After the plaza, we hit more hills around loose park then headed South down Ward parkway. I did not start with a pace group, but found myself settling in with the 3:30 group around mile 10. The pacer, Scott, was conversational and kept an eye on everyone in the group. We all talked and I felt happy to have friends to run with. I felt great and was running strong but noticed my heart rate was much higher than I wanted it to be at this point. I considered slowing my pace to accommodate, but decided to let it play out. I saw Steve again around mile 14 as we were coming down Ward. I must’ve looked relaxed or too happy because he signaled to me to pick it up.
I started to break away from the 3:30 group. I was still concerned about my heart rate and noticed it was creeping over the “high end” number I had set for myself on many of the climbs. I didn’t put much distance between myself and the group, but the break was healthy for me as allowed me to listen to my body again in solitude without distraction.
We turned to head north towards the finish shortly after the 15 mile mark. I always remind myself during a marathon to respect the distance and to be PATIENT in the miles where I feel GOOD as I know the hurt will come.
We hit the 18 mile marker as we turned on to the Paseo. I was in great spirits and had great energy at this point despite my heart rate being high so I told myself I would let loose a bit on the last stretch. By the time I hit 24, it hurt a lot but I was still smiling. I knew the last push was around the corner.
The last two miles, as always, were hard. I was ready to be done and my smile was starting to fade, but I regained it when I rounded the last corner and saw my family, Steve, and Molly standing at the corner. Steve, easily distracted by dogs, took this time to take some pictures of Molly. Luckily he caught my right leg as I rounded the last corner to the finish.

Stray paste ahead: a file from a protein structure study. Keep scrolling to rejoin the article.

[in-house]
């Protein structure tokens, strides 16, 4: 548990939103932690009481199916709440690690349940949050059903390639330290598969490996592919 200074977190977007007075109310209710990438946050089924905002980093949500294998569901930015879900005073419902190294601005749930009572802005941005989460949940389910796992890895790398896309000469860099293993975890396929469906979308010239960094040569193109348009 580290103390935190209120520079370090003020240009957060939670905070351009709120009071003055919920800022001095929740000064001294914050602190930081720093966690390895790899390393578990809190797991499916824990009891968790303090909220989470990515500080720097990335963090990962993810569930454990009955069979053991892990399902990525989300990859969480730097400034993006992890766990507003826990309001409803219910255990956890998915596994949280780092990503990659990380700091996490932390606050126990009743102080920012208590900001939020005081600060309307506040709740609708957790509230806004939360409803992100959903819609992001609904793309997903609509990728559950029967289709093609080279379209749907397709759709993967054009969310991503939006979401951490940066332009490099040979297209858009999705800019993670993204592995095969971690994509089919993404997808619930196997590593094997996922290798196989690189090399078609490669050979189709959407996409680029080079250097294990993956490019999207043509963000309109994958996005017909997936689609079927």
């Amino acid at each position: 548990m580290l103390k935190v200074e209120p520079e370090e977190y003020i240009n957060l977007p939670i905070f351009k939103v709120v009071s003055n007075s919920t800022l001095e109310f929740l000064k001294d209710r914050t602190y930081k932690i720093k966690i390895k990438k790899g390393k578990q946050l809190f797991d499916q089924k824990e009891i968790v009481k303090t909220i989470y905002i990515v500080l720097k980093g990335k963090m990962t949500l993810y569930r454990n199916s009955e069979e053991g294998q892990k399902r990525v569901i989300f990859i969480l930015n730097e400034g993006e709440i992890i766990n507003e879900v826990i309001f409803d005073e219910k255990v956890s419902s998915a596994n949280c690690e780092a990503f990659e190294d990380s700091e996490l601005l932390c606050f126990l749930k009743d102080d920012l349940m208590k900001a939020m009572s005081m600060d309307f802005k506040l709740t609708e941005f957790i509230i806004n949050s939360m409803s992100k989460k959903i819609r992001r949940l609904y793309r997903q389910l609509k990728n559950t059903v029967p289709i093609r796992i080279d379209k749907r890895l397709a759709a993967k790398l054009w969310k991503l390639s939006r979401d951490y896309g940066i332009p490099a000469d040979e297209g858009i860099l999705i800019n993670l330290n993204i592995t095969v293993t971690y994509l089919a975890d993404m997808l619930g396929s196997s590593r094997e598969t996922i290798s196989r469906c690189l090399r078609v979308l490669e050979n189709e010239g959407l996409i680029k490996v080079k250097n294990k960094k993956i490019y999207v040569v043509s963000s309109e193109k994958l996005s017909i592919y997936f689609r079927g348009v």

I crossed the finish at 3:30:50.
Take away feelings: I am overjoyed. I didn’t set out to run a certain time or pace. In fact, I did not look at my pace once. I was smiling from the start and I was smiling through to the finish because I loved what I was doing and I, ultimately, did exactly what I set out to do.I put together a solid race.
I was smart, I was patient, and I felt I had good energy in the back half while still feeling as if I left it out on the course by the time I crossed the finish. I would’ve been thrilled with that result no matter what that meant for time.
Although when I think about Boston, I have always envisioned running it step for step with my sister. I would’ve never pursued running (or triathlon for that matter) after I walked away from collegiate swimming if it were not for Miranda. She saw potential that I did not see in myself and encouraged me to this same Kansas City Marathon start line to run the half marathon 3 years ago. She has always been my #1 supporter and while I am honored to have earned a BQ I am equally honored to wait to experience it until I am able to live out that dream the way I have always pictured it.
After all, everything is better in good company.
Data: Garmin: 3:30:50 26.50mi 7:57/mi
1 8:09 2 8:25 3 8:31 4 7:57 5 8:01 6 7:35 7 7:49 8 7:58 9 7:53 10 8:03 11 8:07 12 7:33 13 7:59 14 7:51 15 7:54 16 7:37 17 7:17 18 7:42 19 8:12 20 7:34 21 7:54 22 8:16 23 8:00 24 7:50 25 8:17 26 8:31
Thank you to my co workers and friends at Ultramax Sports who sacrifice their sleep and sanity to make these races happen‼️ I am fortunate to work for such a great company and am lucky any time I get to compete in the incredible races we host!
Thank you to Base Performance for fueling my race and keeping me cramp free.
Thank you to Hoka for making the best shoe Eva! (Clifton 2s all dat er day)
And Thank you to my friends and family for the unconditional love and support through everything and to everyone who reached out to me with encouragement after Ironman Boulder this year Xo